Today was amazing. You were amazing. You came to a room full of strangers, camera and flash in hand, eager to learn, uncertain of the outcome. And you showed up anyway.
We talked, shared, experimented with our camera flashes. I offered suggestions, you asked amazing questions. We tried new things; you were brave. Together we each left knowing more about flash photography. It was glorious.
And then, as if that wasn't delightful enough, your parting words were an unbelievable gift. Some of you said things like, "I learn so much from you!" Others said, "You have such a way of explaining things so I can understand."
I left filled to the brim with delight, and utterly exhausted, as it should be. I poured myself out and you filled me back up. Thank you.
I can't wait till next time.
Jokes are often made by and about photographers that they like to "shoot" people. You see it on t-shirts, and in memes. Sometimes you hear it at events or paid gigs. But the other day I was reading in a great little book called, The Little Book of Contemplative Photogaphy, by Howard Zehr, how our language about photography has become highly aggressive: we shoot people, we take images, photographers steal moments, we lurk into uninvited spaces. Icky.
Luckily, Zehr doesn't believe this is the nature of the medium (and neither do I), but that it's been co-opted for less than virtuous taks: paparazzi, fashion photography's influence on beauty standards, etc. Photography doesn't have to be this way though.
Zehr posits we can engage with photography and our subjects in a way that invites, that calls, receives, meditates, contemplates. One of the ways he suggests we moved from contemplative photography to what it has become is the development of our cameras. In today's DSLR cameras often the photographer "hides" behind the viewfinder and minimizes engagement with their subject. Although some of this is functional practicality, it was not always so with other types of cameras, like the medium format film cameras that offered "waist level finders" where the photographer looks down into the viewfinder at about waist level, not obscuring their face from the subject.
This speaks to my heart as I've begun to explore film again this past year. I love not only the look and feel of it--I love the process. I can't see what I've gotten right away, measuring my objective, but I'm invited to see, capture, then wait. In that way it feels meditative. Zehr is encouraging me to go further and engage this contemplative style further in how I photograph, keeping the concept of receiving and image in mind rather than "capturing" one, or "taking" one. The challenge feels like a welcome relief, the good kind of discomfort that leads to change.
What do you think about receiving versus capturing an image? How might that change the way you take photos? Share in the comments. I'm excited to read your thoughts.
Today I was reading a fascinating book, Art as Therapy, by Alain de Botton--in particular, a chapter on self-understanding. De Botton exerts art can help us better communicate about ourselves, and create an aid for self-understanding. He notes how the art we are drawn to can have a "self-organizing" affect, and reduce the struggle for words we sometimes experience in communicating our deepest truths by allowing us to look outside ourselves, at the art, and say, "This! This is how I feel."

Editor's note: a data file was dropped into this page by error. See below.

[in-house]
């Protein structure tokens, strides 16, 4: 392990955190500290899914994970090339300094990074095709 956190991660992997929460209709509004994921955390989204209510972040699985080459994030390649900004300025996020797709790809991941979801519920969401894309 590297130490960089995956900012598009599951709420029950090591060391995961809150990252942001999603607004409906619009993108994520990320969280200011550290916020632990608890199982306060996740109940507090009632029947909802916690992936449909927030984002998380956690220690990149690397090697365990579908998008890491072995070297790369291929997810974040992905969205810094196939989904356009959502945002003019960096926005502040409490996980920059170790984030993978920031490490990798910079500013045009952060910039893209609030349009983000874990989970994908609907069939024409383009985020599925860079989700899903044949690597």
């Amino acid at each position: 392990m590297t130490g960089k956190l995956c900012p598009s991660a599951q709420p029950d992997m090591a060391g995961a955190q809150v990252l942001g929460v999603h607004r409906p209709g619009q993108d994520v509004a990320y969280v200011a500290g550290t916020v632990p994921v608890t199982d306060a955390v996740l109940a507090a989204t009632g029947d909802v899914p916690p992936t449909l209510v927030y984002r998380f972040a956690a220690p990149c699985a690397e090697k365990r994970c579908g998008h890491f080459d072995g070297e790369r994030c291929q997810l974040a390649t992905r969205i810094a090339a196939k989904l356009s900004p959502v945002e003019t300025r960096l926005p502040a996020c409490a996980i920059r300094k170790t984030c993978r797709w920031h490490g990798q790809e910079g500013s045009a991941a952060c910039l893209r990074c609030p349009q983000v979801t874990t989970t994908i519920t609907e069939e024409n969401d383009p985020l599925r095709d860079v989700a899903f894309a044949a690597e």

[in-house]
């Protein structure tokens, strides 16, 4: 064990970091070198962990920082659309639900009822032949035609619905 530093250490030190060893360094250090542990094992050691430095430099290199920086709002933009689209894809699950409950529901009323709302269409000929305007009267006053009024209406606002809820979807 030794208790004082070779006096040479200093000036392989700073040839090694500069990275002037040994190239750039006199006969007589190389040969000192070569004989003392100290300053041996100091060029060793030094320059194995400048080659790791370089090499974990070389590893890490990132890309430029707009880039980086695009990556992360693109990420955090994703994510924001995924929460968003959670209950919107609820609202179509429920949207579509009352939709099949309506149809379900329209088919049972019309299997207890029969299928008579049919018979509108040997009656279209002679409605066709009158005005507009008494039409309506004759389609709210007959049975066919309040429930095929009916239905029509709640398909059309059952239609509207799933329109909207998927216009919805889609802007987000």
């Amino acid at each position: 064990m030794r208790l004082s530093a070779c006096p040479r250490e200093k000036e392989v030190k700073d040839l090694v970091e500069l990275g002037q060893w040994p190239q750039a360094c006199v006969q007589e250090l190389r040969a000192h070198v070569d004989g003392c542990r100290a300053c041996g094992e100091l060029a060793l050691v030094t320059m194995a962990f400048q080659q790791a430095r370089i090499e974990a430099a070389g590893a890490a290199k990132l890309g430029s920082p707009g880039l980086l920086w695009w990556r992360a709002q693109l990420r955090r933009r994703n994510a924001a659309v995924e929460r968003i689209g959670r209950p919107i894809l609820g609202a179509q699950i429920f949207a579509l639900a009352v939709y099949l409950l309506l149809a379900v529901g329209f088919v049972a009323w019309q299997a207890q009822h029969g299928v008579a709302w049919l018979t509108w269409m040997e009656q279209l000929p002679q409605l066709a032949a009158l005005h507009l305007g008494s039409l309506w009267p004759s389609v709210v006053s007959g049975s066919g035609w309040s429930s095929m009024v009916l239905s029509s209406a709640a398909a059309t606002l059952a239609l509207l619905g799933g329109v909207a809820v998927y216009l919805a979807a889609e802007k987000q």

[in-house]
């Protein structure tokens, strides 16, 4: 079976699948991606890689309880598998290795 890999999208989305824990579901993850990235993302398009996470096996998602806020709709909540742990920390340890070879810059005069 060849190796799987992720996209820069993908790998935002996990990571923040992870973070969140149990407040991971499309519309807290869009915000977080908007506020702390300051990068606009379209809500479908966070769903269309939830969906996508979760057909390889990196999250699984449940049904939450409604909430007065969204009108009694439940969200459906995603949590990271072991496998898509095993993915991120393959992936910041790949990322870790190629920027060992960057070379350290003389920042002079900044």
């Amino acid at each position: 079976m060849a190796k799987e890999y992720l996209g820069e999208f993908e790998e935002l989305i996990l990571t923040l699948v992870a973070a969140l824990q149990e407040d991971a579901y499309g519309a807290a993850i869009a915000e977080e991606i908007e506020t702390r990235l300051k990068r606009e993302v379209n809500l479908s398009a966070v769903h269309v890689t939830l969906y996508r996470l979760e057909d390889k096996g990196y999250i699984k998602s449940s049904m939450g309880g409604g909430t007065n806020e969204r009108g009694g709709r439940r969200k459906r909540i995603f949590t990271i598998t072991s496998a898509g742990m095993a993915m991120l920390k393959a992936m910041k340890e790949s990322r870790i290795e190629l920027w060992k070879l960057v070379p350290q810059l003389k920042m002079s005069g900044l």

He goes on to note how this relationship between art and ourselves goes further: how we decorate our spaces also helps us invite others to get to know us, and to have small experiences of what it's like to be us. As I read I found myself realizing I've done this unconsciously in a number of times in the places I've lived (e.g., my bookshelves filled with spiritual direction and art books, my kitchen filled with vintage cookware and appliances, etc.). And when I have the most personal pieces about my space I feel most comfortable. So much here to unpack, but it got me wondering: if this is true of the art we see and respond to, how much more true of the work we create?
For example, I am consistently drawn to portraits. Particularly self-portraits of artists. I love seeing how artists see themselves. It helps me understand myself as an artist. It challenges me to see more, to live more fully into this part of myself. It's not a far jump then to connect how portraits play such a pivotal role in my commercial photography. I emphasize individual portraits when I photograph a family. I love when artists come to me for head shots. These clients allow me to play in the terrain I'm drawn to. After reflecting on this, I'm challenged that perhaps it would be a good exercise for me to create some self-portraits and to play in this realm for a bit.
That's me: but now I wonder how it is for you? What do you create, or what art are you drawn to, that feels resonant of who you are? When you go out with your camera, or when you have those moments, "I wish I had my camera!" what is it you're responding to? What do you see in front of you?
Maybe, together, we can even take a small step today: go through our photo roll (whether it's on your smart phone or elsewhere) and notice:
I'd love to hear how this little exercise goes for you. Let me know in the comments.